Written by: Juno Demelo
Photography by: Stoffer Photography
Dave and Kristy Stoffer and their three young children were living in a small house in Grand Rapids, Michigan, that was bursting at the seams when they saw it: a four-bedroom, two-and-a-half-bath home built in 1916. The location was great, and the home had really good bones and historical charm. But it was last remodeled in 2007—and had a cow theme that extended all the way to the address plaque.
Not a problem. “We really wanted something ugly so we could rip out all the ugly and put in what we wanted,” says Kristy, a nurse anesthetist. Dave’s take? “I think you wanted the house because you knew my mom would design the kitchen.
Dave’s mom is none other than Jean Stoffer of Jean Stoffer Design, a renowned kitchen-centric designer and the star of the new renovation show The Established Home. The first two episodes cover her renovation of Dave and Kristy’s house, which started in January of 2021 and ended in September, just in time for the start of the school year. Dave acted as the general contractor, and his sister, Grace Start, as a designer. (Grace is Jean’s key design partner, while Jean’s son John photographs all of the firm’s work. And her son Dan runs the Bradbury Café, which is nestled inside the Stoffer Home store in Grand Rapids, where Jean moved six years ago from her hometown of Chicago.)
Kristy says that the first time they walked in, it was obvious that the wall dividing the kitchen and the dining room needed to come down, which meant having to rip up a bunch of floorboards. Rather than trying to patch that section, they chose to replace all the floorboards with Ann Sacks Bordeux Gris tile, which they also used in the scullery.
The benefits were both functional and aesthetic. For one thing, the rugged limestone flooring can stand up to stains, spills, and snowmelt, key for a non-shoes-off family that, according to Kristy, “lives hard” in their homes. It also allowed Dave to run efficient hot-water radiant heat underneath. And it made it easier to level out the floor, which had a 2-inch difference from one end to the other.
But Dave and Kristy also appreciated the antique look of the stone. “We love raw materials: wood, metal, stone—anything with earth tones,” says Kristy. “And we love that each tile is unique, and there’s a little bit of color and texture variation.” For the backsplash, they went with MADE by Ann Sacks Provencal tile, which Jean says “fit the look and function perfectly.” Along with the neutral flooring, the backsplash provided the backdrop for bold finishes like the “eek-moment” polished-brass range hood.
Jean and Grace also selected Ann Sacks tile for the upstairs bathrooms. Kristy had originally fallen in love with a celadon-colored tile in a vertical stacked pattern that she wanted to use in the primary bathroom. “I don’t blame her; it was gorgeous,” says Jean. “But we started to see that exact color and pattern everywhere, and we wanted to do a new twist on it.” So Jean suggested a more classic tile with a modern edge, the Ann Sacks Idris by Ait Manos in metal gray. For the floor, they used Ann Sacks Calacatta Borghini SP marble tile with warm and cool veins in the same color family as the Idris. (They also tiled the shower floor with an Ann Sacks tile, the Lava Calda hex.) “We always want to do something a little more understated so it can be more timeless, especially with materials that are substantial, like floor tiles,” says Jean.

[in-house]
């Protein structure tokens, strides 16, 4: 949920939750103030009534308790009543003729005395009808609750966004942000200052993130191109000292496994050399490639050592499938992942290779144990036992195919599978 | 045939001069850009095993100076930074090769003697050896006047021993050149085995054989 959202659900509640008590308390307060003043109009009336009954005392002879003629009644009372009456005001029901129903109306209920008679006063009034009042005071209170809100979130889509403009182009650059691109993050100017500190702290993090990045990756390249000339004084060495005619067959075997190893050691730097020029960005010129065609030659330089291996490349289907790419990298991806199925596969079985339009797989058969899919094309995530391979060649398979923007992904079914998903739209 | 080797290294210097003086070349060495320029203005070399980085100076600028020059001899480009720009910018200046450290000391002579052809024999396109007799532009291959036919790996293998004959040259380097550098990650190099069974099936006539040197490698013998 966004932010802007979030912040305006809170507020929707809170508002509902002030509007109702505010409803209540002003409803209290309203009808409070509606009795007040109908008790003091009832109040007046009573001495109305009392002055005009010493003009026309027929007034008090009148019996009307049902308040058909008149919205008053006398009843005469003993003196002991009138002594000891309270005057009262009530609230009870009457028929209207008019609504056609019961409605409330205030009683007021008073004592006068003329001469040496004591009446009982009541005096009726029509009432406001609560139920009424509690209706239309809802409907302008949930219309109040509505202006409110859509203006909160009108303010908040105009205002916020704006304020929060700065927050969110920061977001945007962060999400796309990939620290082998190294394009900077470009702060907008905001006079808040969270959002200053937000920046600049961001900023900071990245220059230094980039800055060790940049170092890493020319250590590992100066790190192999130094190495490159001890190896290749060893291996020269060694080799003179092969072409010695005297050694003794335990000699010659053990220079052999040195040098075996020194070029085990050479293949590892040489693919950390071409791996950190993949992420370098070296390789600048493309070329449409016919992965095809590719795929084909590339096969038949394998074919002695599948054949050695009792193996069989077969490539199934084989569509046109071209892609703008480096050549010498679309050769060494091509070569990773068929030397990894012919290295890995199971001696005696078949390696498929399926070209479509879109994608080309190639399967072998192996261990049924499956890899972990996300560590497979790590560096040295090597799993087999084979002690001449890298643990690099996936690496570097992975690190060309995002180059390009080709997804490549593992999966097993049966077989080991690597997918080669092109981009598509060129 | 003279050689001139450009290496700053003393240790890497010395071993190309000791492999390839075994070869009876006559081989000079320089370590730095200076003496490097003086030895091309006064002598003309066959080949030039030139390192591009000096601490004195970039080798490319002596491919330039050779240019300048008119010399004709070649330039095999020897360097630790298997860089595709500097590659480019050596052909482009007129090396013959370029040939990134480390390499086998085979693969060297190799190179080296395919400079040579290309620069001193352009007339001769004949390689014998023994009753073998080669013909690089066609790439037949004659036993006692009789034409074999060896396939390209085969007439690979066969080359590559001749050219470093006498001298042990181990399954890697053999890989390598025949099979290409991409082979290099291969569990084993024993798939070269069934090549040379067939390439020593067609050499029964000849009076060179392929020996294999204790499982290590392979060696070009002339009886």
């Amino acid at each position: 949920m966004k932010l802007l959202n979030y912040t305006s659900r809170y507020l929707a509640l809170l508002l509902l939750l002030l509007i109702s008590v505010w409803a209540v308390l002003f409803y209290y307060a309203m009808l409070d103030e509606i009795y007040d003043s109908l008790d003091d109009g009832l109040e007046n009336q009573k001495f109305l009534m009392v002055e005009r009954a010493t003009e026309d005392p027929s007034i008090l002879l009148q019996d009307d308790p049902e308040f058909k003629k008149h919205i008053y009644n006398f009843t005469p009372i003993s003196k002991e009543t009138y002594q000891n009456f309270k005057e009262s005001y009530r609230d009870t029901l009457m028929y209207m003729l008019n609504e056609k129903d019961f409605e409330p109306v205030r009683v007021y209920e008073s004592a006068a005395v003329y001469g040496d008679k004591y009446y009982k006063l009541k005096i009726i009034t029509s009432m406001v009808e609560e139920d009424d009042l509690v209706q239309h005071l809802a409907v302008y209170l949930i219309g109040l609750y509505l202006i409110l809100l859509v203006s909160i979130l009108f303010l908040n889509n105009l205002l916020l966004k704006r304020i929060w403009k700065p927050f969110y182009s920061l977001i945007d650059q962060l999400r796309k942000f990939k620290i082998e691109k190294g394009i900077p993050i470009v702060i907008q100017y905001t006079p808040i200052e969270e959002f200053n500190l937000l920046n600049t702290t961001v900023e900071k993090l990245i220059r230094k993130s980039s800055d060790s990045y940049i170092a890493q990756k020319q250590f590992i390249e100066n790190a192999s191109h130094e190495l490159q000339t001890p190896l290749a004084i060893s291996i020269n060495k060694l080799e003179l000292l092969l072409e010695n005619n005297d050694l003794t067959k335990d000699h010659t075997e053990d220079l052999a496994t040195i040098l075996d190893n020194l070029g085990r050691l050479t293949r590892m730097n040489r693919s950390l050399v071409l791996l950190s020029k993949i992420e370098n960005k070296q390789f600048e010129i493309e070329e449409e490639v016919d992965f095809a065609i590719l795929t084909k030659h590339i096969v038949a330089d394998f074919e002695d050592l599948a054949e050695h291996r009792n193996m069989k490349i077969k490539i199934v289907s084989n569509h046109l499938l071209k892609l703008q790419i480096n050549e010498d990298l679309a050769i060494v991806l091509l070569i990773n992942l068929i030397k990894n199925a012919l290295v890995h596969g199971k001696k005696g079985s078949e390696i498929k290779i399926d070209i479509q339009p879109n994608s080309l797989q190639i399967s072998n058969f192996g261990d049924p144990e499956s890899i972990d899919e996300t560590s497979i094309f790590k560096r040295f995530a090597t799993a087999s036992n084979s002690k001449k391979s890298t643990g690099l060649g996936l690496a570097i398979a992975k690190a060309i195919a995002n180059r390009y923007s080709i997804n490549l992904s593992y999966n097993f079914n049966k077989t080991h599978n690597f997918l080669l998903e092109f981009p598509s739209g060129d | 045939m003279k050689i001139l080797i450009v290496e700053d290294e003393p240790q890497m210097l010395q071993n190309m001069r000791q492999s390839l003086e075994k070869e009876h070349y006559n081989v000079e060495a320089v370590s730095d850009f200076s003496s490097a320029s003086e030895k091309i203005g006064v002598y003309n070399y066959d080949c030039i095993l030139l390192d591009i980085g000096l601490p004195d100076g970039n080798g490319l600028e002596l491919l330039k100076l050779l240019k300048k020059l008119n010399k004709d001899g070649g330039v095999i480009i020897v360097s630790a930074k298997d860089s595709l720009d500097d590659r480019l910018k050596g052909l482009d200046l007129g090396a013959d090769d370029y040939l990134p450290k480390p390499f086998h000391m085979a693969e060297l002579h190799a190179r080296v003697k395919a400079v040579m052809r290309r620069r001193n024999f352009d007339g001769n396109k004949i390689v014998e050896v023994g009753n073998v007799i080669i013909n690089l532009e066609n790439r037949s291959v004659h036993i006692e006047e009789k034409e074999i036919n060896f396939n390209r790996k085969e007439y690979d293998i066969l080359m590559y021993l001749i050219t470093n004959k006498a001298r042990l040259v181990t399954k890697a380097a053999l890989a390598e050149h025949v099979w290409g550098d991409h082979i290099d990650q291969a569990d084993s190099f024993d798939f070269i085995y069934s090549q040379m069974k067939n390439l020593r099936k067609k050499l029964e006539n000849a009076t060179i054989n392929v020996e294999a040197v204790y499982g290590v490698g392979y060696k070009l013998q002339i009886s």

In the kids bathroom, which needed a complete gut remodel, the walls are tiled all the way up to the ceiling with Ann Sacks Savoy Lotus. “I always think more tile is better, because it’s so durable and easy to clean,” says Dave. The tile is stacked vertically using a rare bigger-to-smaller brick-set pattern inspired by vintage bathrooms Grace had seen. “It’s a 3-by-6 tile above the pencil liner and a 4-by-8 below. It’s kind of like a building, where the foundation stones are larger than the bricks,” says Jean. Another vintage nod: the Ann Sacks Nero Marquina hex floor tile, with a lot of grout line to make it less slippery.
Of all the spaces in the home, Jean says the recessed bar with an arched top most perfectly melds Dave’s and Kristy’s styles. “Dave loves dark, hunting lodge–type spaces, and Kristy loves Bohemian casual-chic—and they both love green.” Dave chose dark green cabinetry from Jean’s own Stoffer Home line, which inspired the almost metallic, blackish-green charcoal-glazed Ann Sacks Mason tile they used for the backsplash. They intended to paint the interior walls of the bar the same color as the tile, but ultimately decided to wallpaper it instead. (Dave and Kristy hung the wallpaper themselves, a first-time, “very entertaining experience,” says Kristy.)
Six months into living in their new home, Dave says the stone flooring in the kitchen has already proven to be extremely hardy. “It’s probably one of my favorite parts of the house, and it’s one of the first things people comment on when they come in.” They left one small cow on the address plaque—and as many of the original moldings and wood floors as they could save, along with the beautiful leaded-glass casement windows—but otherwise, the space has been transformed.
“Overall, the whole renovation was a really positive experience,” says Kristy. “We just appreciate all of the little details—from the quality of the cabinetry to the way the floor feels underfoot—so much. Living in this home has been such been such a blessing. We keep pinching ourselves.”
Designer Kelly Hohla spoke with us about balancing old with new in her renovation of an early-20th-century home in Seattle’s Capitol Hill neighborhood.